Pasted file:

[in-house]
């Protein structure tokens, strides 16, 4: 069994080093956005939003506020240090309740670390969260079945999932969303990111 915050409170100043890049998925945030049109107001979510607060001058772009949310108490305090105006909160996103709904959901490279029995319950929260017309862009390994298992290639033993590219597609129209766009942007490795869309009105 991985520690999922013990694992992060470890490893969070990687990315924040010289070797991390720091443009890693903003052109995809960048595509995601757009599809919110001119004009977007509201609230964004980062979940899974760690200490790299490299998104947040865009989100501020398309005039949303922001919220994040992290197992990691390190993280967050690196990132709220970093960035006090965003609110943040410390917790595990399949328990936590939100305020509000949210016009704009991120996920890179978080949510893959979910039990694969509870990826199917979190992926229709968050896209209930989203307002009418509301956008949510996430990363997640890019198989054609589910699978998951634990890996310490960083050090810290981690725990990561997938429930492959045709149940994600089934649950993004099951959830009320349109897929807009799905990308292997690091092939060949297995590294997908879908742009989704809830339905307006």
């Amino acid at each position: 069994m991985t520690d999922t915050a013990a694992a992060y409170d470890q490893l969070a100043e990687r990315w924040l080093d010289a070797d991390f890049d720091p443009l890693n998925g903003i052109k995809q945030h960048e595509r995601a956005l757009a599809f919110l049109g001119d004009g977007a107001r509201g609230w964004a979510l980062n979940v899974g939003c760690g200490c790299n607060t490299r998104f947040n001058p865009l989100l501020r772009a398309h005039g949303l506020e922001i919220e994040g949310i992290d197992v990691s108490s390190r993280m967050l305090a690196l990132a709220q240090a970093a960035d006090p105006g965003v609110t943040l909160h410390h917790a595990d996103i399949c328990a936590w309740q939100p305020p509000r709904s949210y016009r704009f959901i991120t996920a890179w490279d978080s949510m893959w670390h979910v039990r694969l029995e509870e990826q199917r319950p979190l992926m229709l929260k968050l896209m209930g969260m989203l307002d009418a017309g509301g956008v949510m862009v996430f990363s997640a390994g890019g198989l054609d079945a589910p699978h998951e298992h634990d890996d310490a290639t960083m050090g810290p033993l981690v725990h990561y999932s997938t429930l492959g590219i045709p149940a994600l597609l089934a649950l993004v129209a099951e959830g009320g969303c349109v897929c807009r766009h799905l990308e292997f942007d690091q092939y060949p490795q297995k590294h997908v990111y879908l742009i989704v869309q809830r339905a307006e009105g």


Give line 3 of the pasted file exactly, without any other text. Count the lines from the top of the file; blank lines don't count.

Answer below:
């Amino acid at each position: 069994m991985t520690d999922t915050a013990a694992a992060y409170d470890q490893l969070a100043e990687r990315w924040l080093d010289a070797d991390f890049d720091p443009l890693n998925g903003i052109k995809q945030h960048e595509r995601a956005l757009a599809f919110l049109g001119d004009g977007a107001r509201g609230w964004a979510l980062n979940v899974g939003c760690g200490c790299n607060t490299r998104f947040n001058p865009l989100l501020r772009a398309h005039g949303l506020e922001i919220e994040g949310i992290d197992v990691s108490s390190r993280m967050l305090a690196l990132a709220q240090a970093a960035d006090p105006g965003v609110t943040l909160h410390h917790a595990d996103i399949c328990a936590w309740q939100p305020p509000r709904s949210y016009r704009f959901i991120t996920a890179w490279d978080s949510m893959w670390h979910v039990r694969l029995e509870e990826q199917r319950p979190l992926m229709l929260k968050l896209m209930g969260m989203l307002d009418a017309g509301g956008v949510m862009v996430f990363s997640a390994g890019g198989l054609d079945a589910p699978h998951e298992h634990d890996d310490a290639t960083m050090g810290p033993l981690v725990h990561y999932s997938t429930l492959g590219i045709p149940a994600l597609l089934a649950l993004v129209a099951e959830g009320g969303c349109v897929c807009r766009h799905l990308e292997f942007d690091q092939y060949p490795q297995k590294h997908v990111y879908l742009i989704v869309q809830r339905a307006e009105g």